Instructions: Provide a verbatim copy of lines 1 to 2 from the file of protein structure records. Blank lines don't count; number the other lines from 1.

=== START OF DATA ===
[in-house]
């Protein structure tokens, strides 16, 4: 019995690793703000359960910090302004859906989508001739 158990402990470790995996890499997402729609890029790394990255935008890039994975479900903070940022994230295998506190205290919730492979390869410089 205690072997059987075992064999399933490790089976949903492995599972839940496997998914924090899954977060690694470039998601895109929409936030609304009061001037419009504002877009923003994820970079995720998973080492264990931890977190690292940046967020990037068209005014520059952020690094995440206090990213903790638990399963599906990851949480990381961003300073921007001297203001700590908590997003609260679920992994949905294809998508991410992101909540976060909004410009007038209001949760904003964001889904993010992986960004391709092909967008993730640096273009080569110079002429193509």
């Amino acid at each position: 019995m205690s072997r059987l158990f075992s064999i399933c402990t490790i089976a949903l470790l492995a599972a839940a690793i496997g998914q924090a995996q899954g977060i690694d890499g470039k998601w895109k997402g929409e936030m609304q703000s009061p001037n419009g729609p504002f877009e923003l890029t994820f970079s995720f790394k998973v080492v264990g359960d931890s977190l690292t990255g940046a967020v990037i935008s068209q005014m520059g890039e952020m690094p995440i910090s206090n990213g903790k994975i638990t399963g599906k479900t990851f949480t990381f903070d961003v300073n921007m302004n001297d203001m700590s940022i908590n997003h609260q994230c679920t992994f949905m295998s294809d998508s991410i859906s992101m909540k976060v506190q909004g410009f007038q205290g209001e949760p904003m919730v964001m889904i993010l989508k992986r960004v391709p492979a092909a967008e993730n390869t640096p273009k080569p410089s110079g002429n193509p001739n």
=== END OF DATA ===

[in-house]
């Protein structure tokens, strides 16, 4: 019995690793703000359960910090302004859906989508001739 158990402990470790995996890499997402729609890029790394990255935008890039994975479900903070940022994230295998506190205290919730492979390869410089 205690072997059987075992064999399933490790089976949903492995599972839940496997998914924090899954977060690694470039998601895109929409936030609304009061001037419009504002877009923003994820970079995720998973080492264990931890977190690292940046967020990037068209005014520059952020690094995440206090990213903790638990399963599906990851949480990381961003300073921007001297203001700590908590997003609260679920992994949905294809998508991410992101909540976060909004410009007038209001949760904003964001889904993010992986960004391709092909967008993730640096273009080569110079002429193509």